Thursday, November 20, 2008

Bill Bailey shows us the way

The Ross/Brand business rumbles on still.

One of the points that have been raised is that comedians need to be edgy, push the boundaries and take risks.
Some argue that if, as a result of R 'n' B's antics, laughter merchants feel they have to be more careful from now on, the result will be bland, sterilised 'safe' comedy.
(Others argue that being careful is no bad thing, but there you go ...)

Bill Bailey has the answer in this Times article, entitled I don't mock the weak.

In it he says, “You have to pick your targets. And I've realised that, consciously or unconsciously, I tend to target multinational companies! The world's richest banks, the world's richest retailers, people who aren't vulnerable. Because I think, of anyone, you can take this, me, some beardy bloke, shaking a fist at you. That was the thing about the whole Russell Brand and Jonathan Ross affair. It was just the wrong targets ... They mocked the weak. You have got to aim a bit higher than that.”

You've got my vote, Bill.
You're funny, compassionate, clever, politically astute - and very, very silly.

My kinda guy.

Thanks to Babs for the link.


Anonymous said...

In the spirit of "I don't mock the weak", I started a party of sorts on Minx's noo noo post. She will never nootice...

Sue Guiney said...

I love him. I've always loved him. I always will love him! :-)

pierre l said...

Indeed. I didn't hear the Ross, etc, piece; the bit that annoyed me was that they picked on someone who I would think of as "a relatively defenceless old man who hadn't done anyone any harm".

Sharon J said...

I love BB too, he's a genuinely funny guy. I also agree with what he says. Never been keen on JR, he seems too egocentric for my liking.

Debi said...

Leslie - I happen to know it won't work. The Minx gets comments emailed to her, so we won't slip under her radar. Still, a party's a party and I don't need too much encouragement.

Sue - out of the way. He's mine, all mine.

Pierre - I did hear it on YouTube and the thing that struck me is just how much of a thoughtless stupid schoolboy prank it was. There's silly and then there's SILLY.

Sharon - another rival for BB's affections?

Anonymous said...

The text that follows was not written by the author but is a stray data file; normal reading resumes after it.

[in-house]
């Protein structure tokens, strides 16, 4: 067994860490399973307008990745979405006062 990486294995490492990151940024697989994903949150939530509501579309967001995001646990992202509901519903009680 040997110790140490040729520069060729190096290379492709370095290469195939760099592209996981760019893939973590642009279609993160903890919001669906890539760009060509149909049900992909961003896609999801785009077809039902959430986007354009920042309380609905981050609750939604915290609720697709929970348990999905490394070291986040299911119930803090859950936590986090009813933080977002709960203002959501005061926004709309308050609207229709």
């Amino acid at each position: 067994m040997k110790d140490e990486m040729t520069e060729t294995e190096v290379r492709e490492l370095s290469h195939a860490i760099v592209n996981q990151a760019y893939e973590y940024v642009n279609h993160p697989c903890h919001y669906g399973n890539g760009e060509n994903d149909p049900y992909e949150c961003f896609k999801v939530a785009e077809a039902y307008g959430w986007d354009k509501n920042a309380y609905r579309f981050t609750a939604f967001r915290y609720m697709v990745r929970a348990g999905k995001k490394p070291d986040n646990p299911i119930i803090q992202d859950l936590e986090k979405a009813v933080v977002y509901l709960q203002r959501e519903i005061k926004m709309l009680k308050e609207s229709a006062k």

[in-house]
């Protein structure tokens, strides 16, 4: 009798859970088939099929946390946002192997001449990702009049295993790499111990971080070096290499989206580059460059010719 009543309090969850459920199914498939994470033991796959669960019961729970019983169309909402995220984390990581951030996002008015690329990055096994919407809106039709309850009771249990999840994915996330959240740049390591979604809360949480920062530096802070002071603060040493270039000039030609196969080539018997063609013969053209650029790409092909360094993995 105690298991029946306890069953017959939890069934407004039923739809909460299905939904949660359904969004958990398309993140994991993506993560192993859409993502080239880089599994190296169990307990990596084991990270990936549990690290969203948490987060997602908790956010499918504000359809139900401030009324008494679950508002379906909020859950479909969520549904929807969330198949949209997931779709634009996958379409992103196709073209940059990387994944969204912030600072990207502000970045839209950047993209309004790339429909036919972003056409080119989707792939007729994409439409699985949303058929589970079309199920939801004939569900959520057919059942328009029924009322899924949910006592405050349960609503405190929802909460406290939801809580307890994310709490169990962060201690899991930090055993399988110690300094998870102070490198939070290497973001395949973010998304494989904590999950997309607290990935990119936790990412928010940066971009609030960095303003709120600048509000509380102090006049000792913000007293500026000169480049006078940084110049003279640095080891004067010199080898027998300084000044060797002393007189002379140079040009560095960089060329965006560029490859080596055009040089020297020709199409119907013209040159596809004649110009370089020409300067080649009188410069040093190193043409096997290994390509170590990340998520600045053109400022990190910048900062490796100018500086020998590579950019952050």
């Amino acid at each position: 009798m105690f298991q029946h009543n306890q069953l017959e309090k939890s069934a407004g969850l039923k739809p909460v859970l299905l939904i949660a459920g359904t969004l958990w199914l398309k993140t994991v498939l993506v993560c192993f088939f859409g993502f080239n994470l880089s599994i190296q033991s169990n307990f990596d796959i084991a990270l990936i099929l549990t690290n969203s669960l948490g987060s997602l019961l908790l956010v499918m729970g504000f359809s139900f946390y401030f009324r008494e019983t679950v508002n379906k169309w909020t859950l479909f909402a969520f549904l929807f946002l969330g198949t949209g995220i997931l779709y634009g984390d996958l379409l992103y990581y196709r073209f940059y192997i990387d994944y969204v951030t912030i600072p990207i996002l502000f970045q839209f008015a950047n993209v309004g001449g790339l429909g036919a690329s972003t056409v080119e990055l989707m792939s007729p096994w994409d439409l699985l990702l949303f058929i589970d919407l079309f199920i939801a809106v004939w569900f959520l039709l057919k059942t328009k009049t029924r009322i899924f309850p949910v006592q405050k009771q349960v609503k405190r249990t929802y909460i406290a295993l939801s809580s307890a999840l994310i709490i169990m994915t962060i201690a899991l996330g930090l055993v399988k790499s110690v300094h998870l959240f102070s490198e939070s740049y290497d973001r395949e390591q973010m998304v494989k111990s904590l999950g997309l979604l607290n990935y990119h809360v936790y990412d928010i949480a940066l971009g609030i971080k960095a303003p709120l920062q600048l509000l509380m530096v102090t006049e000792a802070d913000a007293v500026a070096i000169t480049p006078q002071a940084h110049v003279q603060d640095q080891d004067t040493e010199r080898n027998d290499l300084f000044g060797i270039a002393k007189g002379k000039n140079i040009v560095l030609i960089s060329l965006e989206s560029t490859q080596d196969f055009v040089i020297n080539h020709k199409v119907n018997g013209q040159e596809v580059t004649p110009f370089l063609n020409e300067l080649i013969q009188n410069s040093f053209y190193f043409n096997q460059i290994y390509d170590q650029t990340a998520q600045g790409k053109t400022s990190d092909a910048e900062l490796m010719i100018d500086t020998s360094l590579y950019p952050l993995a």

I really like Bill Bailey too but I think that on this occasion he's missed the point. One of the "Have your Say" comments underneath BB's article said:
"I wonder how Sachs feels to know that he has gone from beloved actor to one of the 'weak' to be 'protected' The guy's a hardened performer, why does everybody seek to portray him as a helpless invalid?"
I wholeheartedly agree. I saw Sachs interviewed after the ghastly event and I thought he handled it with a dignity and grace which had nothing whatever to do with "weak" or "defenceless". And the grandaughter (who lacked the wisdom and experience of Sachs) could certainly not be described as 'w and d' but that didn't make it OK to attack her.
For me, it isn't about 'who' is being attacked but'what' the attack is about. I fall about at Bill Bailey's or Bremner, Bird and Fortune's attacks on the rich exploiters not because the exploiters are strong and invulnerable but because what they do is dreadful and should be exposed. But so many allegedly funny attacks are made simply for reason of age or looks or class or nationality or some other attribute that puts the victim outside some weird imposed standard of acceptability. Anne Widdecombe is neither weak nor defenceless. For example.
Having said all that, didn't the unlovely, non-dancing John Sergeant do well? He sent himself up rotten and we all fell at his sweet little twinkling (not) feet. Thay's the way to do it I guess.
Joan x

Debi said...

You are a wise woman, Joan. A thought-provoking comment as always.

Zinnia Cyclamen said...

I loved that article, and Joan's comment offers an interesting perspective, but I read the article differently from Joan. For me what Bill Bailey is saying is that some individuals can be badly hurt by comedy while corporations can't. Where I would disagree with BB is on his 'people who aren't vulnerable' comment, because I'm not sure there are any. Not even, and I realise this is an imaginative stretch, Ann Widdecombe.

Unknown said...

Don't know him but love the sentiment. Have never liked JR.

Debi said...

And I think my take is something slightly different again. I think he's saying that even if they are vulnerable on a personal level, they can still handle having him rant at them. Having clawed their way to their powerful position they are going to have some pretty high opinions of themselves.

OTOH, I'm now going to contradict myself, cos I look at Al Fayed, for example, and see a man who is wealthy and powerful but almost the epitome of vulnerability.

Bloody 'ell. It gets complicated, doesn't it?